Debts mount for convention centre owner

Melbourne Convention Centre owner Plenary Conventions is selling assets to raise cash in the face of rising debts.

THE Victorian government’s partner in the $1 billion Melbourne Convention Centre is under pressure from soaring debts and has been selling assets to raise cash.

Even with Victoria contributing $370 million to the development of the new MCC, its financial success is far from assured, according to sources familiar with the project.

The latest financial accounts for MCC owner, Plenary Conventions Pty Ltd, show a loss of $25 million for the year to December 2011 thanks largely to rising finance costs on the company’s $530 million in debts. Liabilities exceeded assets for the first time, by $4 million.

The MCC, spruiked as a key asset to attract business to Melbourne, began operating three years ago. Plenary Group was the consortium lead on the MCC project, providing equity and project management. Deutsche is the financial underwriter, Austexx the commercial development partner and Multiplex Constructions the builder.

The company is highly geared with negative shareholder funds and total assets of $537 million funded by $530 million of debt.

Most of the debt ($460 million) is from Deutsche Bank. Deutsche itself owns 18 per cent of Plenary Group, which owns 30.1 per cent of Plenary Conventions Pty Ltd.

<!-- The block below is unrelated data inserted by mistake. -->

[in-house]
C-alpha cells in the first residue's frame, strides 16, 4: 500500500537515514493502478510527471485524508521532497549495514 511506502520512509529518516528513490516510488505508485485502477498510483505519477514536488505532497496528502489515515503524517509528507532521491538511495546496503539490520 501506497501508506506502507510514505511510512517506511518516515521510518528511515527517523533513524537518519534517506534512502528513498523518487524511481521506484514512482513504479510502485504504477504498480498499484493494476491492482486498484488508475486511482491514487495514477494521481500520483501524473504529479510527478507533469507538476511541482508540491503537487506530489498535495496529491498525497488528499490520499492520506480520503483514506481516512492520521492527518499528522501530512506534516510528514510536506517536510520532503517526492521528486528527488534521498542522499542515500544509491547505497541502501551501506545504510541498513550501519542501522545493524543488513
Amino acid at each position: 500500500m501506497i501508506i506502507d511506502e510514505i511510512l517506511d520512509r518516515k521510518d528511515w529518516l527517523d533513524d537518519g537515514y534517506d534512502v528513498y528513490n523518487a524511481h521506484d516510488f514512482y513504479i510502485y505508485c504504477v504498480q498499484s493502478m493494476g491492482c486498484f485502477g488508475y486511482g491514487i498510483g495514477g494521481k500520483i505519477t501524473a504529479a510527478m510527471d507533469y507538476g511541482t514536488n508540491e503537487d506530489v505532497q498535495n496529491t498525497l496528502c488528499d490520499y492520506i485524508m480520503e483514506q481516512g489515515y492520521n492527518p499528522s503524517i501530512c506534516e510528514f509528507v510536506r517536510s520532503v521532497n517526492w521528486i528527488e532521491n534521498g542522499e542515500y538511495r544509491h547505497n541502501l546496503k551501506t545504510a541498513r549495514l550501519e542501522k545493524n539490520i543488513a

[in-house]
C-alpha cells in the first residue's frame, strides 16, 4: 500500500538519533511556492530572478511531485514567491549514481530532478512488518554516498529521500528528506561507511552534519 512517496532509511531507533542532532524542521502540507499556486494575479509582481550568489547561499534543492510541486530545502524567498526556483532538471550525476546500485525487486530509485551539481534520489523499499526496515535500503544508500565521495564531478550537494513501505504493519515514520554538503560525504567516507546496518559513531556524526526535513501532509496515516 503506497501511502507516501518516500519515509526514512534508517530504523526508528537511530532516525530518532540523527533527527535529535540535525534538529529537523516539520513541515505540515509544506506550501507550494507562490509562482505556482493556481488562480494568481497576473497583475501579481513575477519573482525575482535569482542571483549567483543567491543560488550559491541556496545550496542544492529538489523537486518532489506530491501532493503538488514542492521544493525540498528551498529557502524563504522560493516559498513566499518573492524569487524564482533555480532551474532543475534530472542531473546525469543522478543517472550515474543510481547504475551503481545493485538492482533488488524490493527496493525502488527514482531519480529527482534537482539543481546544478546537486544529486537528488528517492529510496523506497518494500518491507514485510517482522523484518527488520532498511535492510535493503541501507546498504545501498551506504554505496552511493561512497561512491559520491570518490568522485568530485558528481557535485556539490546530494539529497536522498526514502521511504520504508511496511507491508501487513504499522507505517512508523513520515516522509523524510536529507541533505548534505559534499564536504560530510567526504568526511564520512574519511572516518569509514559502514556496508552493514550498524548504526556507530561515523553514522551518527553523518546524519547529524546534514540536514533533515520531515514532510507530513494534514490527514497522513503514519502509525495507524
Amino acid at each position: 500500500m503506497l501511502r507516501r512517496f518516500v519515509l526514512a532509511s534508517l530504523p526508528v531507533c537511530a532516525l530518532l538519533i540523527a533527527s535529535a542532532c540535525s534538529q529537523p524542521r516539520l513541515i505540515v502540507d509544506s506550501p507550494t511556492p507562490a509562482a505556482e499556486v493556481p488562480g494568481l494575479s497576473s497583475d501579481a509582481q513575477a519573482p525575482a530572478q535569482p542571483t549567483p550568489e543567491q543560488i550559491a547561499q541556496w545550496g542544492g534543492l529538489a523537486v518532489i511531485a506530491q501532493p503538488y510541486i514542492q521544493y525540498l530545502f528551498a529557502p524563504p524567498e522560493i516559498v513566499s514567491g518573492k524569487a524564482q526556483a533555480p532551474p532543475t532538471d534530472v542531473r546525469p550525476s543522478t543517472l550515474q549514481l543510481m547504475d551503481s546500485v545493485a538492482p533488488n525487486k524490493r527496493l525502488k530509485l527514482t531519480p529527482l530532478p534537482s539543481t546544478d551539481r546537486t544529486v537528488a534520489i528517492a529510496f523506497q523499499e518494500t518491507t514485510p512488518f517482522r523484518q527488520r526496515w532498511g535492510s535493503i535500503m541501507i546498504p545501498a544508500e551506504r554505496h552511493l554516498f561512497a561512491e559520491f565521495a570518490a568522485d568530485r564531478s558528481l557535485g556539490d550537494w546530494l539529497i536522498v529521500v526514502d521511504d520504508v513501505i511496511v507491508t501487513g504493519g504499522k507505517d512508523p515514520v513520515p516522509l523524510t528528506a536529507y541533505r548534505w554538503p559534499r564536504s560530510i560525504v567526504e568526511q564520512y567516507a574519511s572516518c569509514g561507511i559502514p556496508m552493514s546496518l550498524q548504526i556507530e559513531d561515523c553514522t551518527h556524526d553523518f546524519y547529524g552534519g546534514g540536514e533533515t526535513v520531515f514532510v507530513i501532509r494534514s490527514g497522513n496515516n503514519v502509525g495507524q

It appears from the accounts that Plenary has sought to manage the rising costs of the project by selling assets. Company searches show Plenary Conventions Holdings Pty Ltd (PCH, the 50.1 per cent owner of Plenary Conventions Pty Ltd) has sold down 39.9 per cent of its shares to a Canadian fund manager, Caisse de Depot et Placement du Quebec (CDPQ). This means that the MCC is now 30.1 per cent owned by Plenary Conventions, which maintains the management rights, and 20 per cent owned by Canada’s largest pension fund manager. The other 49.9 per cent is held by a New Zealand-based institutional investor.

A statement from directors in the accounts said they expected Plenary to continue to meet its obligations.

Despite the negative shareholders funds, a spokesman for Plenary said last night that the PPP was in fine shape and performing ahead of expectations.

“The accounting treatment (of Plenary) doesn’t bear any resemblance to the economic health of the project,” said Kelvyn Lavelle. “The equity returns from the project are tracking ahead of forecasts.”

The Tax Office has also applied to wind up a related company, Plenary Conventions Tower Pty Ltd (PCT), according to a notice lodged on January 12, 2012. The ATO claim is linked to an alleged tax debt of the MCC hotel and retail business of Plenary Group and the financially troubled Austexx DFO Group.

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